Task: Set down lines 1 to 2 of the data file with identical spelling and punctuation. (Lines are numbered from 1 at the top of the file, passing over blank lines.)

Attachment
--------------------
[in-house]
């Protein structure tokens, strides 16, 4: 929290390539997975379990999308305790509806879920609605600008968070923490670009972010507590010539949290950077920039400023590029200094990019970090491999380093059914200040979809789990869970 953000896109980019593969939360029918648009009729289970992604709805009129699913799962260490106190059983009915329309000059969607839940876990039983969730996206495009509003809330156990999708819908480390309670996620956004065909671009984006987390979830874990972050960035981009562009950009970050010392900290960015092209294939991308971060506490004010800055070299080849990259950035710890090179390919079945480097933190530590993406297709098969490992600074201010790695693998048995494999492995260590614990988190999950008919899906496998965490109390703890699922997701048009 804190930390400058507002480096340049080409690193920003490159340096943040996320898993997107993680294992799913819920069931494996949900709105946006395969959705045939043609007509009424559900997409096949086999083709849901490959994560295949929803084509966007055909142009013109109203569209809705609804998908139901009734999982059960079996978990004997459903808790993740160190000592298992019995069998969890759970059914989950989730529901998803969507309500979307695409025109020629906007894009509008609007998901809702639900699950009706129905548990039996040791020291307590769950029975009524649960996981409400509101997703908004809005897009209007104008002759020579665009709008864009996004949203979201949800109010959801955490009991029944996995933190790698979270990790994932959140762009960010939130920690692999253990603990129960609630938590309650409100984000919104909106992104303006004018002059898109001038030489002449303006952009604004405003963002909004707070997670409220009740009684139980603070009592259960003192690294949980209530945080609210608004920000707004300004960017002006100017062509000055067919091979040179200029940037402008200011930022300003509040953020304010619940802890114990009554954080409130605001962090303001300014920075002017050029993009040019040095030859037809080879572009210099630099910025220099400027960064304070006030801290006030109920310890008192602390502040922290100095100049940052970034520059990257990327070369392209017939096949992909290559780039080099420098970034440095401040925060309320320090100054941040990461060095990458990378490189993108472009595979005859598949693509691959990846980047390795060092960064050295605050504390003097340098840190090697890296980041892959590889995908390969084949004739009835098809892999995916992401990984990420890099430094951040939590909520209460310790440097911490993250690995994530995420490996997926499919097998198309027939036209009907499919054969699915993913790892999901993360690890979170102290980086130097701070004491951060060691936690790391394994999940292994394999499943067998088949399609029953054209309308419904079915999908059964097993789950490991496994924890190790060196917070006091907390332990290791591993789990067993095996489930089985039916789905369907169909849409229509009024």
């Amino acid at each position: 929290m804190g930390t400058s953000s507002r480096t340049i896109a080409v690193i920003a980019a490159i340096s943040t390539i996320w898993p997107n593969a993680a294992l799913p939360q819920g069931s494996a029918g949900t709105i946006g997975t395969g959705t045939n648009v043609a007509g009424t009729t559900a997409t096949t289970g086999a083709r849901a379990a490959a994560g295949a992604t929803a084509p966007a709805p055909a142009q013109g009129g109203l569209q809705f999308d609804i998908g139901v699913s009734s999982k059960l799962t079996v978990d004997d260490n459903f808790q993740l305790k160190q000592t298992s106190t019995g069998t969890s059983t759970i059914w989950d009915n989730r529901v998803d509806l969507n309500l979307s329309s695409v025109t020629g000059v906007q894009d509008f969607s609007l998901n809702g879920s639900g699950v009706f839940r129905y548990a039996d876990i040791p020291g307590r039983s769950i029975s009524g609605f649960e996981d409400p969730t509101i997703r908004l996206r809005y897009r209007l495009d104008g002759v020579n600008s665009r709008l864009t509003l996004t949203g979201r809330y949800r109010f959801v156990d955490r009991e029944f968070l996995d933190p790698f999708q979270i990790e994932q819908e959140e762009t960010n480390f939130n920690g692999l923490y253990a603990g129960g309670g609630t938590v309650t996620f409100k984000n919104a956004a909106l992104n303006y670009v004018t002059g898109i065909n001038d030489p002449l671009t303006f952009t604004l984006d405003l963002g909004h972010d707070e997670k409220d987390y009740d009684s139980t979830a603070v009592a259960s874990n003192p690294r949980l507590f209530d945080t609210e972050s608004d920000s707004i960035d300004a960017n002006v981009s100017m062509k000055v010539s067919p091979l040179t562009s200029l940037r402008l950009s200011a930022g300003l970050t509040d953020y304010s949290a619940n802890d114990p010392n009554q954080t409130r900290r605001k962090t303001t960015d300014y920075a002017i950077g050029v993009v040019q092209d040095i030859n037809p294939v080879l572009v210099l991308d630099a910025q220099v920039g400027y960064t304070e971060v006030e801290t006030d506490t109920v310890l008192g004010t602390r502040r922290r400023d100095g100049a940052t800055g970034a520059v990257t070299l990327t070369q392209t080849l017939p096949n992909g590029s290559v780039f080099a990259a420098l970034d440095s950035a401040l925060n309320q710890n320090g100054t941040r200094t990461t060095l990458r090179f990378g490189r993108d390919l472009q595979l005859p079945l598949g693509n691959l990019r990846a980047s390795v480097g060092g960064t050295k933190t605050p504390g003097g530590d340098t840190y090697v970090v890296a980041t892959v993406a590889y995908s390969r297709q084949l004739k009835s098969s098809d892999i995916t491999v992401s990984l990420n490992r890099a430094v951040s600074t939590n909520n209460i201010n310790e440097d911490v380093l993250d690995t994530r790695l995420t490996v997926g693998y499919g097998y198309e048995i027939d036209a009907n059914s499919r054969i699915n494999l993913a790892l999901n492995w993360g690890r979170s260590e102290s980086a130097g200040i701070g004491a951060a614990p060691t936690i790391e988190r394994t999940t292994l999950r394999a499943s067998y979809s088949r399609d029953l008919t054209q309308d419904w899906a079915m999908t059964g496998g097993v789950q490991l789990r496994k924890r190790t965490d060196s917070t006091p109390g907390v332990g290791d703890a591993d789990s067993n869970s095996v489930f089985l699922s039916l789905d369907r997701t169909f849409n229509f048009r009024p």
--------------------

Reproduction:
[in-house]
């Protein structure tokens, strides 16, 4: 929290390539997975379990999308305790509806879920609605600008968070923490670009972010507590010539949290950077920039400023590029200094990019970090491999380093059914200040979809789990869970 953000896109980019593969939360029918648009009729289970992604709805009129699913799962260490106190059983009915329309000059969607839940876990039983969730996206495009509003809330156990999708819908480390309670996620956004065909671009984006987390979830874990972050960035981009562009950009970050010392900290960015092209294939991308971060506490004010800055070299080849990259950035710890090179390919079945480097933190530590993406297709098969490992600074201010790695693998048995494999492995260590614990988190999950008919899906496998965490109390703890699922997701048009 804190930390400058507002480096340049080409690193920003490159340096943040996320898993997107993680294992799913819920069931494996949900709105946006395969959705045939043609007509009424559900997409096949086999083709849901490959994560295949929803084509966007055909142009013109109203569209809705609804998908139901009734999982059960079996978990004997459903808790993740160190000592298992019995069998969890759970059914989950989730529901998803969507309500979307695409025109020629906007894009509008609007998901809702639900699950009706129905548990039996040791020291307590769950029975009524649960996981409400509101997703908004809005897009209007104008002759020579665009709008864009996004949203979201949800109010959801955490009991029944996995933190790698979270990790994932959140762009960010939130920690692999253990603990129960609630938590309650409100984000919104909106992104303006004018002059898109001038030489002449303006952009604004405003963002909004707070997670409220009740009684139980603070009592259960003192690294949980209530945080609210608004920000707004300004960017002006100017062509000055067919091979040179200029940037402008200011930022300003509040953020304010619940802890114990009554954080409130605001962090303001300014920075002017050029993009040019040095030859037809080879572009210099630099910025220099400027960064304070006030801290006030109920310890008192602390502040922290100095100049940052970034520059990257990327070369392209017939096949992909290559780039080099420098970034440095401040925060309320320090100054941040990461060095990458990378490189993108472009595979005859598949693509691959990846980047390795060092960064050295605050504390003097340098840190090697890296980041892959590889995908390969084949004739009835098809892999995916992401990984990420890099430094951040939590909520209460310790440097911490993250690995994530995420490996997926499919097998198309027939036209009907499919054969699915993913790892999901993360690890979170102290980086130097701070004491951060060691936690790391394994999940292994394999499943067998088949399609029953054209309308419904079915999908059964097993789950490991496994924890190790060196917070006091907390332990290791591993789990067993095996489930089985039916789905369907169909849409229509009024």